The district court also relied on Farmers State Bank v. Lanning, 162 Kan. 95, 174 P.2d 69, when it ruled in defendants' favor. In Lanning, the real estate in dispute had originally been owned by the McGinnises. After several transfers, the property was conveyed to George Hanna and Mrs. McGinnis as tenants in common. Thereafter, they conveyed the entire tract to Farmers State Bank by warranty deed, and the deed was recorded in 1929. The bank took immediate possession of the property and remained in possession of it, through its tenants, continuously thereafter. The bank collected rent from the tenants, made improvements to the land, and paid the real estate taxes.
In 1944, the bank filed an action against the heirs of Mrs. McGinnis (who died in 1933), claiming title through adverse possession. The McGinnis heirs admitted that the inventory of Mrs. McGinnis' estate had not included the property and that they had forgotten about the real estate. The trial court ruled in favor of the bank, and the McGinnis heirs appealed. The heirs argued that one tenant in common cannot obtain property through adverse possession against his cotenants until there has been an open repudiation of the cotenancy. The Supreme Court acknowledged the general rule limiting a cotenant's right to obtain title through adverse possession. However, the Supreme Court affirmed the ruling in favor of the bank, noting:
"Another equally well-established legal principle is decisive of the rights of the parties in a case where--as here--a grantee of a cotenant by deed purporting to convey a full title promptly records his deed, takes possession of the real estate and thereafter seeks to quiet his title as against his grantor's cotenants. In that situation such grantee is presumed to hold all that his deed calls for and therefore to hold adversely to the other co-owners." [Citations omitted.] (Emphasis added.) 162 Kan. at 103, 174 P.2d 69.
The district court's reliance on Lanning to support its ruling in favor of defendants is confusing. Lanning recognizes an exception to the general rule that cotenants cannot claim title through adverse possession. Although courts are not consistent on this issue, most courts recognize that when a cotenant conveys the property to another by an instrument purporting to pass the entire title followed by the grantee's actual, open and exclusive possession of the property, these acts amount to an ouster of any other cotenants. 3 Am Jur.2d, Adverse Possession § 236, p. 323.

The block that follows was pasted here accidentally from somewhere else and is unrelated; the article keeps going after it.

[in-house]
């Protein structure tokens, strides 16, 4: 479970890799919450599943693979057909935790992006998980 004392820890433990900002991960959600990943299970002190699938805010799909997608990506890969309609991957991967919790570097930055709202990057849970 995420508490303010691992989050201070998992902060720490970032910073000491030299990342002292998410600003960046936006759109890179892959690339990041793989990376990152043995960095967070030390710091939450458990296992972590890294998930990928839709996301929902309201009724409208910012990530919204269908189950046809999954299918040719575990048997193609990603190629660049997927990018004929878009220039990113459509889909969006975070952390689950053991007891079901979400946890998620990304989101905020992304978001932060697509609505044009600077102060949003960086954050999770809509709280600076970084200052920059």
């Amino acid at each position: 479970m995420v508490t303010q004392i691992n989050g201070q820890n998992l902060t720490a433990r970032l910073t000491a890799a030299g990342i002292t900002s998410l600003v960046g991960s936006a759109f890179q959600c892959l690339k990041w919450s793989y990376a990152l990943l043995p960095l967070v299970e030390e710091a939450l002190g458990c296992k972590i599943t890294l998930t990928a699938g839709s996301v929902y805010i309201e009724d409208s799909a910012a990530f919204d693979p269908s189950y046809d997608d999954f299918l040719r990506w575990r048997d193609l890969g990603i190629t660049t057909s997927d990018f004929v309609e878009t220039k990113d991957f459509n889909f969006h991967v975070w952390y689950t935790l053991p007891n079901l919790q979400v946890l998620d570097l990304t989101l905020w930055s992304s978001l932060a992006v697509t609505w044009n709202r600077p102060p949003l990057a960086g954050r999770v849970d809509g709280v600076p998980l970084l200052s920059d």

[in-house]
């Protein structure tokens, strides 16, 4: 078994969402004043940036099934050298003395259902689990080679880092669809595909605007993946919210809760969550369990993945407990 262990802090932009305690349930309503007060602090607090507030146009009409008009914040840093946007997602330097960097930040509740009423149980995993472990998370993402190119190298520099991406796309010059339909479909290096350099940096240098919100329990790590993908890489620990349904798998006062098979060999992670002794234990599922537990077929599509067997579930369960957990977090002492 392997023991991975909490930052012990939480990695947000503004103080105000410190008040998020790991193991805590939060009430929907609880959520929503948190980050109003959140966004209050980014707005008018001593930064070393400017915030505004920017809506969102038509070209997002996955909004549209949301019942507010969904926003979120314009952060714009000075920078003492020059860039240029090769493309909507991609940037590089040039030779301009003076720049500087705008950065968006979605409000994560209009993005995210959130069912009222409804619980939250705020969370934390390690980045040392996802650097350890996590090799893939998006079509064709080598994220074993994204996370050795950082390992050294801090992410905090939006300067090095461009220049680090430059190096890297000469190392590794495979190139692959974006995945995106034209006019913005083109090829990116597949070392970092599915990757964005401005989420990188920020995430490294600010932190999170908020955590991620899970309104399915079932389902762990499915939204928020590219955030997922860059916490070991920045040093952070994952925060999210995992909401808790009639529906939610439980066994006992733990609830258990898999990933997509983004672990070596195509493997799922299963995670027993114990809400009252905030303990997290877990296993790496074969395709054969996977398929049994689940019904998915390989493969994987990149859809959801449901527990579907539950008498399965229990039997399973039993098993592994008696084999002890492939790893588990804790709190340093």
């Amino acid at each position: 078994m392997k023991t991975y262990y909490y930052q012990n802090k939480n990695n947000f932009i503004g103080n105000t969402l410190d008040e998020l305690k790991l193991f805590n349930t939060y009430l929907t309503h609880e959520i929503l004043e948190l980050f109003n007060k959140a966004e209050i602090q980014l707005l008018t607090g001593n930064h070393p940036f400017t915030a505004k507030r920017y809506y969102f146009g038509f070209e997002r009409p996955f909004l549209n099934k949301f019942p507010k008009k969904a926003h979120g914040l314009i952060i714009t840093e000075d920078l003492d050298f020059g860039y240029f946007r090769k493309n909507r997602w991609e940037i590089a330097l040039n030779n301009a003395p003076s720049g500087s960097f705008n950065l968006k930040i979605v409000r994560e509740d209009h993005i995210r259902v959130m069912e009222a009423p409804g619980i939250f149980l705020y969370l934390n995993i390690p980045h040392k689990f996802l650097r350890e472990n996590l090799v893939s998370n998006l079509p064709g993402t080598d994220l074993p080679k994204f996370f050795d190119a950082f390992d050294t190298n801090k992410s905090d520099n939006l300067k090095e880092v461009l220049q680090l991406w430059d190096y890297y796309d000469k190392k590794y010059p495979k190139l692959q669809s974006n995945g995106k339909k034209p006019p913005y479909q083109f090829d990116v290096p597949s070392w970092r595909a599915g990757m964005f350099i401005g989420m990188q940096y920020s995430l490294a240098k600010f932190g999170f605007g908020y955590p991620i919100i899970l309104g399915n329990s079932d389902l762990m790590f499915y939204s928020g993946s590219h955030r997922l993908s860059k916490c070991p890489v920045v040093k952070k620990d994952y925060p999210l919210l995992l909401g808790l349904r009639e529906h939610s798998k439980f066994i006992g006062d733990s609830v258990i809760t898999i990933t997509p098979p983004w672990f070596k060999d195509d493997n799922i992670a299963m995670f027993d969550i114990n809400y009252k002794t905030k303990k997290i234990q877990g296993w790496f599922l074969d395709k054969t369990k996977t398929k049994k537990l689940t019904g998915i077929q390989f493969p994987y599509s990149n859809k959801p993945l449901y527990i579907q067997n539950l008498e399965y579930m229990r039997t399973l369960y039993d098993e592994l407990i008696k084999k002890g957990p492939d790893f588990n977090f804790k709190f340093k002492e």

Lanning was not the first Kansas case to find that a cotenant held the property adverse to unknown cotenants. See Vonfeldt v. Schneidewind, 109 Kan. 265, 198 P. 958 (1921). See also Sparks v. Bodensick, 72 Kan. 5, 82 P. 463 (1905) (recognizing the possibility that a cotenant who is granted what appears to be the entire interest in property may hold it adverse to undisclosed cotenants). These cases are consistent with K.S.A. 60-503, which allows adverse possession based upon a good faith belief of ownership of the disputed property. Based upon the stipulated facts, the district court erred in granting summary judgment in favor of defendants. Plaintiffs received a warranty deed from their mother in 1968 which granted a life estate to their father with the remainder to them. The deed, on its face, indicated that Helen owned the entirety of the property and was conveying all interest to them. After James' death in 1977, plaintiffs managed and improved the property, and paid all taxes on it. Because they held the property based on a recorded deed granting them ownership upon their father's death, they held the property openly and adversely to the world, including unknown cotenants. The general presumption that cotenants hold the property for all cotenants is rebutted, and this requirement of K.S.A. 60-503 is met.